Because of their unique attributes and attachment to human beings, some animals have been immortalised and their graves have become tourist attractions, writes HAROLD AYODO
Just like human celebrities, some famous animals have been immortalised and their memory lives on through their graves that attract tourists from all over the world.
Examples of such graves are at the Meru National Park where the story behind the icon animals draws visitors to their graves. One of the famous animals that has been buried here is Elsa, a lioness who was raised by George Adamson, a game warden, and his wife Joy. Elsa was born in January 1956 and died on January 24, 1961.
She lived like a domesticated pet and Joy considered their relationship as that of equals.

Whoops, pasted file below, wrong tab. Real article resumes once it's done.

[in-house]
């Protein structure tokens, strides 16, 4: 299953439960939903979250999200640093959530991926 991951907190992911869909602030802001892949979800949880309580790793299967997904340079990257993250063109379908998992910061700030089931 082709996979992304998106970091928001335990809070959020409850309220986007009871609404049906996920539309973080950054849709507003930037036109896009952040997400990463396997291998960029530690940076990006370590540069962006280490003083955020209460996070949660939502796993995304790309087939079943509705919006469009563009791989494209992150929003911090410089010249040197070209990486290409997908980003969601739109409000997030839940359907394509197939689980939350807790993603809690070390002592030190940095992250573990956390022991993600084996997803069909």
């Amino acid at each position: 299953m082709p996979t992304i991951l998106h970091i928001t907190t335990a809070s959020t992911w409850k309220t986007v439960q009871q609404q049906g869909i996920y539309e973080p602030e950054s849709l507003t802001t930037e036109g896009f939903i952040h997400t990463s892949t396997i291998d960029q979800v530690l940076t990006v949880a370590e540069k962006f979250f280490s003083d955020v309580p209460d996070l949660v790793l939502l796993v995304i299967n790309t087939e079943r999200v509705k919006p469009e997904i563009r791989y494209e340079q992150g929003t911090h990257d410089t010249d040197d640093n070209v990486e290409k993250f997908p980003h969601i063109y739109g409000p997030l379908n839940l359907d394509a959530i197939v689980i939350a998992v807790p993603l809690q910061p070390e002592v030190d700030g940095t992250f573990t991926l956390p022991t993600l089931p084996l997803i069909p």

According to the assistant director of the Kenya Wildlife Service (KWS) Eastern Conservation Area, Jonathan Kirui, Joy was determined to raise Elsa.
"She gave Elsa the education needed to hunt and live in the wild, earning the lioness worldwide fame," says Kirui.
When Elsa was three years old, she brought three cubs of her own from the wild to show to the Adamsons.
"The Adamsons named the male cubs Jespah and Gopa while the female was Little Elsa," Kirui says.
The story of Elsa was published in a blockbuster movie titled Born Free and later the lives of her cubs were covered in another movie titled Living Free.
Unfortunately, Elsa died of Babesia felis, a blood disease similar to malaria, which infects the cat family.
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